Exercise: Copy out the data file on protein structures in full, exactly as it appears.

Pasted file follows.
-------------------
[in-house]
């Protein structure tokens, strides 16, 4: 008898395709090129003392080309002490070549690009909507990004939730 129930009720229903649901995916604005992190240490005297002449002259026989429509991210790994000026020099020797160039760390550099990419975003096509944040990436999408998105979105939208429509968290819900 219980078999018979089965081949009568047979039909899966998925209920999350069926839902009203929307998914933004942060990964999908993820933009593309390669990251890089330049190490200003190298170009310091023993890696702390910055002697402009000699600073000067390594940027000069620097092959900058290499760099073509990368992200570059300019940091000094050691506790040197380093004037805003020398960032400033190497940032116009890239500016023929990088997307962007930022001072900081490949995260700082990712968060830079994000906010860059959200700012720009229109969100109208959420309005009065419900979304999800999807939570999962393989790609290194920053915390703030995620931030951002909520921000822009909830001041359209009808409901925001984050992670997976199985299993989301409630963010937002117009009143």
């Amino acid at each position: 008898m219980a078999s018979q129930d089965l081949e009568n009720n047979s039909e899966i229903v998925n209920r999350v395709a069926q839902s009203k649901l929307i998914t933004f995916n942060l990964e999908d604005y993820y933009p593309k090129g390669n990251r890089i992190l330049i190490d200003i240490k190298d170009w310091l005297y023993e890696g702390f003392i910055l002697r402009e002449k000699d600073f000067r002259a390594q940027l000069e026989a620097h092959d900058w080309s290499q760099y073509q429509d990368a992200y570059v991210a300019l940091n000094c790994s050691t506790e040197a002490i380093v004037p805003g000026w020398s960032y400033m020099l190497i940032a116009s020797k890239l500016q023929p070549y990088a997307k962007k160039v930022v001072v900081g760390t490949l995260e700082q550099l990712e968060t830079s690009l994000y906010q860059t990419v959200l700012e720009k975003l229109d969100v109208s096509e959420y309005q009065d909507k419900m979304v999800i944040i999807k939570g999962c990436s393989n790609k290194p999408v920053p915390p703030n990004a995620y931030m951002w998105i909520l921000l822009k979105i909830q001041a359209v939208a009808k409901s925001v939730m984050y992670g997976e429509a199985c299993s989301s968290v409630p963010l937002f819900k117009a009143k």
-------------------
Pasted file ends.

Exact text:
[in-house]
């Protein structure tokens, strides 16, 4: 008898395709090129003392080309002490070549690009909507990004939730 129930009720229903649901995916604005992190240490005297002449002259026989429509991210790994000026020099020797160039760390550099990419975003096509944040990436999408998105979105939208429509968290819900 219980078999018979089965081949009568047979039909899966998925209920999350069926839902009203929307998914933004942060990964999908993820933009593309390669990251890089330049190490200003190298170009310091023993890696702390910055002697402009000699600073000067390594940027000069620097092959900058290499760099073509990368992200570059300019940091000094050691506790040197380093004037805003020398960032400033190497940032116009890239500016023929990088997307962007930022001072900081490949995260700082990712968060830079994000906010860059959200700012720009229109969100109208959420309005009065419900979304999800999807939570999962393989790609290194920053915390703030995620931030951002909520921000822009909830001041359209009808409901925001984050992670997976199985299993989301409630963010937002117009009143």
């Amino acid at each position: 008898m219980a078999s018979q129930d089965l081949e009568n009720n047979s039909e899966i229903v998925n209920r999350v395709a069926q839902s009203k649901l929307i998914t933004f995916n942060l990964e999908d604005y993820y933009p593309k090129g390669n990251r890089i992190l330049i190490d200003i240490k190298d170009w310091l005297y023993e890696g702390f003392i910055l002697r402009e002449k000699d600073f000067r002259a390594q940027l000069e026989a620097h092959d900058w080309s290499q760099y073509q429509d990368a992200y570059v991210a300019l940091n000094c790994s050691t506790e040197a002490i380093v004037p805003g000026w020398s960032y400033m020099l190497i940032a116009s020797k890239l500016q023929p070549y990088a997307k962007k160039v930022v001072v900081g760390t490949l995260e700082q550099l990712e968060t830079s690009l994000y906010q860059t990419v959200l700012e720009k975003l229109d969100v109208s096509e959420y309005q009065d909507k419900m979304v999800i944040i999807k939570g999962c990436s393989n790609k290194p999408v920053p915390p703030n990004a995620y931030m951002w998105i909520l921000l822009k979105i909830q001041a359209v939208a009808k409901s925001v939730m984050y992670g997976e429509a199985c299993s989301s968290v409630p963010l937002f819900k117009a009143k």